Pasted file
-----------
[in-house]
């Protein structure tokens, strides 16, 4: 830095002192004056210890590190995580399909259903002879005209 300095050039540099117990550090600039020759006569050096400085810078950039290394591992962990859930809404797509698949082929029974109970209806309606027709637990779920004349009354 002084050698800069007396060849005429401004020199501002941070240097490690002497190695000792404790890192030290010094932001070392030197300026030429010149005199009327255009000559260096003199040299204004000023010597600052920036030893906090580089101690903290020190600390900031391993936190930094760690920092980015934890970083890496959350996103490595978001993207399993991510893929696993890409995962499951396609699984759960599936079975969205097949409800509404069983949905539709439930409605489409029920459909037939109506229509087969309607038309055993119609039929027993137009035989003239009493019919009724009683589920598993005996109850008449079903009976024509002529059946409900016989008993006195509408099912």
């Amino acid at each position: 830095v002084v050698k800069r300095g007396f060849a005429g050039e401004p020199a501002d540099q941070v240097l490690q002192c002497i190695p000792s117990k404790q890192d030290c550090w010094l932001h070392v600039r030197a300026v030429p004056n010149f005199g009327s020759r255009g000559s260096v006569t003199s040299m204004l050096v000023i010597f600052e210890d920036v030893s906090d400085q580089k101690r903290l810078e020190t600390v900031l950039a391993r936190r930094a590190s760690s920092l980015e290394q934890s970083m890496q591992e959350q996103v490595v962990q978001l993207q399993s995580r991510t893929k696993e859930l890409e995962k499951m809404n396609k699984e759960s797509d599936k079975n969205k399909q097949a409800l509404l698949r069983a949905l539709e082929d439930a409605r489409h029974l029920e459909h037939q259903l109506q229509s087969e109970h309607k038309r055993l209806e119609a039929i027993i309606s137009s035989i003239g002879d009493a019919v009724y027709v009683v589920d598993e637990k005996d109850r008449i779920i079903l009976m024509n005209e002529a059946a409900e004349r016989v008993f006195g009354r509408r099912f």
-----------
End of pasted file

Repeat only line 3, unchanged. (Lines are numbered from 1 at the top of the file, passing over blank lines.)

């Amino acid at each position: 830095v002084v050698k800069r300095g007396f060849a005429g050039e401004p020199a501002d540099q941070v240097l490690q002192c002497i190695p000792s117990k404790q890192d030290c550090w010094l932001h070392v600039r030197a300026v030429p004056n010149f005199g009327s020759r255009g000559s260096v006569t003199s040299m204004l050096v000023i010597f600052e210890d920036v030893s906090d400085q580089k101690r903290l810078e020190t600390v900031l950039a391993r936190r930094a590190s760690s920092l980015e290394q934890s970083m890496q591992e959350q996103v490595v962990q978001l993207q399993s995580r991510t893929k696993e859930l890409e995962k499951m809404n396609k699984e759960s797509d599936k079975n969205k399909q097949a409800l509404l698949r069983a949905l539709e082929d439930a409605r489409h029974l029920e459909h037939q259903l109506q229509s087969e109970h309607k038309r055993l209806e119609a039929i027993i309606s137009s035989i003239g002879d009493a019919v009724y027709v009683v589920d598993e637990k005996d109850r008449i779920i079903l009976m024509n005209e002529a059946a409900e004349r016989v008993f006195g009354r509408r099912f």